Teachers in Pakistan’s Punjab launch protests against “privatization of education” 

Teachers across Punjab’s state-run schools reported for duty while making it clear they reject what they call the “privatization” of education through the transfer of over 13,000 schools to NGOs and private parties.

A united front of teachers’ unions in Pakistan’s Punjab province kicked off a widespread protest movement on Monday against the government’s controversial plan to hand over thousands of public schools to non-government organizations and private operators.

Donning black armbands as a symbol of defiance, teachers across Punjab’s state-run schools reported for duty while making it clear they reject what they call the “privatization” of education through the transfer of over 13,000 schools to NGOs and private parties.

The joint action committee leading the protests, comprising major unions like the Punjab Teachers Union and Punjab Educators Association, has vowed an intense pressure campaign to force the government to reverse its divisive policy.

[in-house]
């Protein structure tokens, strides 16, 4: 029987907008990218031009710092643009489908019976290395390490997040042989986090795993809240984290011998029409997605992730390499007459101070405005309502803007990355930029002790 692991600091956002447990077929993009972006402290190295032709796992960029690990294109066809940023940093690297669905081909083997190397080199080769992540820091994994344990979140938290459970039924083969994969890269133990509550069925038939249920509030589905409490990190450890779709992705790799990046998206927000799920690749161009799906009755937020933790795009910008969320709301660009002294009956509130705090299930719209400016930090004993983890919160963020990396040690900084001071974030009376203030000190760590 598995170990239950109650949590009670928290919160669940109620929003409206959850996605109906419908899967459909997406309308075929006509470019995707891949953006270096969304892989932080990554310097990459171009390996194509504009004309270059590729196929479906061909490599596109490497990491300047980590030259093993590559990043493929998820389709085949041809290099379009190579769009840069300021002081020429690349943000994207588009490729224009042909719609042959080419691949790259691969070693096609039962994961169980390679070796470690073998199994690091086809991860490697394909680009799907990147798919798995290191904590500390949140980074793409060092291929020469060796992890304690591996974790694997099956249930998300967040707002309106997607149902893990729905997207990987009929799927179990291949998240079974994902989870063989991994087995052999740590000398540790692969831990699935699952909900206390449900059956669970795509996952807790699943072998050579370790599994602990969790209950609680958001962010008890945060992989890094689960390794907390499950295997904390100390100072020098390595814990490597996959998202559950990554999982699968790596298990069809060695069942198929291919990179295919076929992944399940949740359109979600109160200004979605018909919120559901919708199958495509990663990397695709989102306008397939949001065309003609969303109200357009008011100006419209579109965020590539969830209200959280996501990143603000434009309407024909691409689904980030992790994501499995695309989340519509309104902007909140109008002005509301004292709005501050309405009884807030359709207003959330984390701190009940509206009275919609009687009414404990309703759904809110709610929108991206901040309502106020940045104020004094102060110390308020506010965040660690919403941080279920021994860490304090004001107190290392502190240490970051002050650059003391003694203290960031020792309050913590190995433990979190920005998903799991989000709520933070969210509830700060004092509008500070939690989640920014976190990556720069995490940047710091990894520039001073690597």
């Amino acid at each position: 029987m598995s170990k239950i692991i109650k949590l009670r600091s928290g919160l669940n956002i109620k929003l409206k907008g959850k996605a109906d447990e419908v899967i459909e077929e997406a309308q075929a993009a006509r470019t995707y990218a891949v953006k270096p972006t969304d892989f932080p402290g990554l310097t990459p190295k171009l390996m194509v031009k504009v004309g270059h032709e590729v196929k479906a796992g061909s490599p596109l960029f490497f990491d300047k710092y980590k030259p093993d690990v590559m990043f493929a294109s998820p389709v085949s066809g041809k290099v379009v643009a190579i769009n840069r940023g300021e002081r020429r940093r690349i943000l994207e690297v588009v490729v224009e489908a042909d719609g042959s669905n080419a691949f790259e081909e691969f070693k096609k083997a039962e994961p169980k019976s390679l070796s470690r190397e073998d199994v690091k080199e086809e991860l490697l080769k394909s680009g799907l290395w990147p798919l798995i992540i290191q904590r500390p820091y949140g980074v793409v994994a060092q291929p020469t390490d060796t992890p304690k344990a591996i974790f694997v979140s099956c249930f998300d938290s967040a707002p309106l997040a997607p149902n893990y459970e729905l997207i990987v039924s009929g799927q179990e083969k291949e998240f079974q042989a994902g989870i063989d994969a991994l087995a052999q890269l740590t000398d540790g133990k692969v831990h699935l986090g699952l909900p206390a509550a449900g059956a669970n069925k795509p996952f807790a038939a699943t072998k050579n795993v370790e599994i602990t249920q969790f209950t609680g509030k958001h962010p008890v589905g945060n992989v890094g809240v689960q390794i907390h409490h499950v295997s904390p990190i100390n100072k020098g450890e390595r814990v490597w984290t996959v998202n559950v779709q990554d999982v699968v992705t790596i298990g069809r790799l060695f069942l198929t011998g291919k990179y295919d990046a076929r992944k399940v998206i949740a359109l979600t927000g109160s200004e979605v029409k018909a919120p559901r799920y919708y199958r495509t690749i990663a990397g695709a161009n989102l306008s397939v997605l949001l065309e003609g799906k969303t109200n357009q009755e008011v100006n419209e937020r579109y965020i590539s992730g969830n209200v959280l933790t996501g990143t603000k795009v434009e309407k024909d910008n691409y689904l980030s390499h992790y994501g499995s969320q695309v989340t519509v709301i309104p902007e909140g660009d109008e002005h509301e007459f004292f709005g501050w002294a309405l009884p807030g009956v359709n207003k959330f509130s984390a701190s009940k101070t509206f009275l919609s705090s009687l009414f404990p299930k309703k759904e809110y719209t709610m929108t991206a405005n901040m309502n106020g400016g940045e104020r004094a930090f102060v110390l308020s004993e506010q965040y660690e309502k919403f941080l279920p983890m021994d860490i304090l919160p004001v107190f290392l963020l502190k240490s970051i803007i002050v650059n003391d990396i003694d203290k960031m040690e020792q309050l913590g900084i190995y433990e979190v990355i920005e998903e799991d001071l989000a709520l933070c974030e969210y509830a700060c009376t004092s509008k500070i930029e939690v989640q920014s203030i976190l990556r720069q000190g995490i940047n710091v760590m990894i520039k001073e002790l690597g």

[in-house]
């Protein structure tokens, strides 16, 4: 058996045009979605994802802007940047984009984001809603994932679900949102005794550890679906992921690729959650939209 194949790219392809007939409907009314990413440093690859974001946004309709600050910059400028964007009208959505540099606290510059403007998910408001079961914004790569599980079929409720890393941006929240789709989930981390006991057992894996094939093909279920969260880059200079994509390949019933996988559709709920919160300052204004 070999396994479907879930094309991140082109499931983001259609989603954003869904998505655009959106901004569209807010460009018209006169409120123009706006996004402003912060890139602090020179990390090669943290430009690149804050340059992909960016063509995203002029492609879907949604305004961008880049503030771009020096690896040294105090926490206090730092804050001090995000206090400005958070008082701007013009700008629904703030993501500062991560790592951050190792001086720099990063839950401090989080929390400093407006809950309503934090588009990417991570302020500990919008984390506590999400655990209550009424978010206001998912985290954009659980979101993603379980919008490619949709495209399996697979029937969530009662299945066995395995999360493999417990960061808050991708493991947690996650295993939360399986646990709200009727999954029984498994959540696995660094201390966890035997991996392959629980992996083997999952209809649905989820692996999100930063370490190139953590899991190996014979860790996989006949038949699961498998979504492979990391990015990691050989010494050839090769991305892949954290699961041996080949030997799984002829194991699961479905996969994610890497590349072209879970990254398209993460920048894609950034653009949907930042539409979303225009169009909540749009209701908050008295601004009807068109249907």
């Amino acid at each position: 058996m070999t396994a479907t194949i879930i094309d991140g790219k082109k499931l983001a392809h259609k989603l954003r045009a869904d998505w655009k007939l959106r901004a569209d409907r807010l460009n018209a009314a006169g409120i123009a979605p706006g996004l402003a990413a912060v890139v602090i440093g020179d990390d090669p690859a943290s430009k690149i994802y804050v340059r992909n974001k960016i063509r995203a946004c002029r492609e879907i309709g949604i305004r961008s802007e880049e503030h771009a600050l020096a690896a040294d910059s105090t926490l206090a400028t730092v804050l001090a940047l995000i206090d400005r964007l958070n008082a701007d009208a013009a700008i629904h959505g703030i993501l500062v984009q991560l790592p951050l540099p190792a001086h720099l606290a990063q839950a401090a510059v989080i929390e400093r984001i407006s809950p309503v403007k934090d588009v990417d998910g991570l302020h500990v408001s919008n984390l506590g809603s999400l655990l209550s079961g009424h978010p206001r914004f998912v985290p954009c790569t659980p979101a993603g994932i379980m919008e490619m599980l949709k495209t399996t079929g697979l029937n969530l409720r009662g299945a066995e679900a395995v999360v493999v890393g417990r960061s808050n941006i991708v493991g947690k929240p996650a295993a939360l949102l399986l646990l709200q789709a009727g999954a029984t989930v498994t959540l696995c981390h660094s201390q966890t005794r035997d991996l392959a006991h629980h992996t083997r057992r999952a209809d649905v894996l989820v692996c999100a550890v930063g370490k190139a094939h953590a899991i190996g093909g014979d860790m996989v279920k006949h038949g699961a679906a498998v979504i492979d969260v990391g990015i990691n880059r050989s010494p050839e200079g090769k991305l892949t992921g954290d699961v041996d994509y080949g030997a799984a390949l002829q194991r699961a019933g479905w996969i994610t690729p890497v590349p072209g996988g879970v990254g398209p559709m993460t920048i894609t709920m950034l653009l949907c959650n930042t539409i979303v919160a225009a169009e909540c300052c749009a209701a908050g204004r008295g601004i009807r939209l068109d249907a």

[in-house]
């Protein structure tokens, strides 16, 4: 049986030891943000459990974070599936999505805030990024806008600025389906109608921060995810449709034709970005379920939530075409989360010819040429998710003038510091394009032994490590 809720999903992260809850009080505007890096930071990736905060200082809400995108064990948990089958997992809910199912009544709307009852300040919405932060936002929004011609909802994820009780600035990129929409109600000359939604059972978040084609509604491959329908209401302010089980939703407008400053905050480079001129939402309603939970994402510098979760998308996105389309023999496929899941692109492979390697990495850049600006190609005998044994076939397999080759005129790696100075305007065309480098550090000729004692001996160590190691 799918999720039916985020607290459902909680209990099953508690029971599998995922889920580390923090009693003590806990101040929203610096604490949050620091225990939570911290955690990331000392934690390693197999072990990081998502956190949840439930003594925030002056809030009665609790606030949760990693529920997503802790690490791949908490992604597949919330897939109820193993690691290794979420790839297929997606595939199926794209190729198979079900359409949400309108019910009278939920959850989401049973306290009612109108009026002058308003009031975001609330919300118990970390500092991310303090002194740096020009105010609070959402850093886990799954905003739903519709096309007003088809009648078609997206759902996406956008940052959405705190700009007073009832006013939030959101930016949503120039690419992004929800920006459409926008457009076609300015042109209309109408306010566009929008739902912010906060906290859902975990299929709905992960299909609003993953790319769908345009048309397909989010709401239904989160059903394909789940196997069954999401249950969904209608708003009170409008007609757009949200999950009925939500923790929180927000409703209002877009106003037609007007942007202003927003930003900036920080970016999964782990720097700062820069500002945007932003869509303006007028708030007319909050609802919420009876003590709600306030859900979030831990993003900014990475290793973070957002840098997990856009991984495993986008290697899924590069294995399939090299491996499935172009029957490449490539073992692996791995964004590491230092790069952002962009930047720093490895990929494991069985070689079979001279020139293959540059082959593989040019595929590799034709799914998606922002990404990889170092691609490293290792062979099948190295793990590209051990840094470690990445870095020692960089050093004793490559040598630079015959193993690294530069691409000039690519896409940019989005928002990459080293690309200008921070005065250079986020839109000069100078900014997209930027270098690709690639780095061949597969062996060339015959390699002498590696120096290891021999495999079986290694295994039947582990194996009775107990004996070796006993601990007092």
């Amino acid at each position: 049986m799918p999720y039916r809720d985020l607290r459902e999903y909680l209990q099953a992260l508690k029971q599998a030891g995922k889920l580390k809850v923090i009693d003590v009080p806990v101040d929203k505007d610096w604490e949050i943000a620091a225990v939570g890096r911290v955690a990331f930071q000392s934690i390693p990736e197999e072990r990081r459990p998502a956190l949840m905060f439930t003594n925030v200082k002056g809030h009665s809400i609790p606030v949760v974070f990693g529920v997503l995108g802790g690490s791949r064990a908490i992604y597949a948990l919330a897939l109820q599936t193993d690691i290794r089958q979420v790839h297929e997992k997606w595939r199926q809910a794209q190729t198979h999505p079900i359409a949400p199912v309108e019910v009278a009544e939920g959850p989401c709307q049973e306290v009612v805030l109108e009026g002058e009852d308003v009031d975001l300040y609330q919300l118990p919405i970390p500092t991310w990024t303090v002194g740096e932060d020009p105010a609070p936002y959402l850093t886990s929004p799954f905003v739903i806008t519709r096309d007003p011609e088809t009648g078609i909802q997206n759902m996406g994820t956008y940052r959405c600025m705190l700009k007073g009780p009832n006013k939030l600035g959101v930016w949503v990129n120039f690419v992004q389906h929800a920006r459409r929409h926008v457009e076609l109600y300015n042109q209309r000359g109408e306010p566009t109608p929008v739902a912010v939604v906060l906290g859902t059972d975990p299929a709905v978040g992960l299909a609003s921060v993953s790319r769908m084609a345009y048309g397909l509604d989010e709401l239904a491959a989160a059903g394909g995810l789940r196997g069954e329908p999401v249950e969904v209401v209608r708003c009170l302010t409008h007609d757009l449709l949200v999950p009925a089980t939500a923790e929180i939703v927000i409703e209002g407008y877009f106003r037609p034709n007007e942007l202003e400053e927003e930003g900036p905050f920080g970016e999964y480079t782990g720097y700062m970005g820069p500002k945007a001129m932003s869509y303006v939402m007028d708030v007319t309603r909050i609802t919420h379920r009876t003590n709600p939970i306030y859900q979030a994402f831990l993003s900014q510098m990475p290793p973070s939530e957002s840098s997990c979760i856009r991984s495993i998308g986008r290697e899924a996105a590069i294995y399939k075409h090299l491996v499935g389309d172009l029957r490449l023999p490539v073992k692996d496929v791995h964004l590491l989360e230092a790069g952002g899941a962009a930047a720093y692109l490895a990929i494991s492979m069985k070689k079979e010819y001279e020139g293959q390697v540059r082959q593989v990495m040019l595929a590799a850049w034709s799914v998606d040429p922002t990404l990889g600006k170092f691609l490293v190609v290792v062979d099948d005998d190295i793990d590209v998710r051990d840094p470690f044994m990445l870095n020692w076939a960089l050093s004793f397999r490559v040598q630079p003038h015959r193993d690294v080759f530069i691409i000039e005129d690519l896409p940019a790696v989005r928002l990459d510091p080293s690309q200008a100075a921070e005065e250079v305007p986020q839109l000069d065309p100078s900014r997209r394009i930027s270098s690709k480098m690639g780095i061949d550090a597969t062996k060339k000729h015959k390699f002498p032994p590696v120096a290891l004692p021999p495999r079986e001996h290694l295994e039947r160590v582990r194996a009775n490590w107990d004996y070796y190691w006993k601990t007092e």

The provincial government has sought applications from NGOs, private individuals and groups to take over the management and operations of 13,182 public schools by June 30 under a public-private partnership model. Only around 10,000 schools are slated to remain directly under the education department.

While officials insist the reform is aimed at improving education standards through the involvement of the private sector, teachers on the ground view it as a precursor to full privatization that will sacrifice their low-cost, egalitarian public education system at the altar of profit-making.

However, some education policy experts offered a more nuanced perspective, noting the public-private partnership model has worked in other countries to improve underperforming schools and education outcomes when properly structured.

Ahsan Rafi, an education researcher at the Sustainable Development Policy Institute in Islamabad, suggested the teachers’ unions may be looking at the reforms through an opposition lens due to the changes being initially pushed by the former PTI government.

For underprivileged families unable to afford even low-cost private schools, Rafi stressed the importance of fixing the public education system – whether through PPPs or investing more funds into capacity-building of teachers and facilities.

The unions remain unconvinced for now. They have accused the Punjab government, led by Chief Minister Maryam Nawaz, of reneging on pre-election promises ruling out any school privatization moves.

As the reforms move ahead amid the escalating protests, both sides will be closely watching whether the public-private model delivers on its promised benefits or whether teachers’ fears about the erosion of public education prove justified.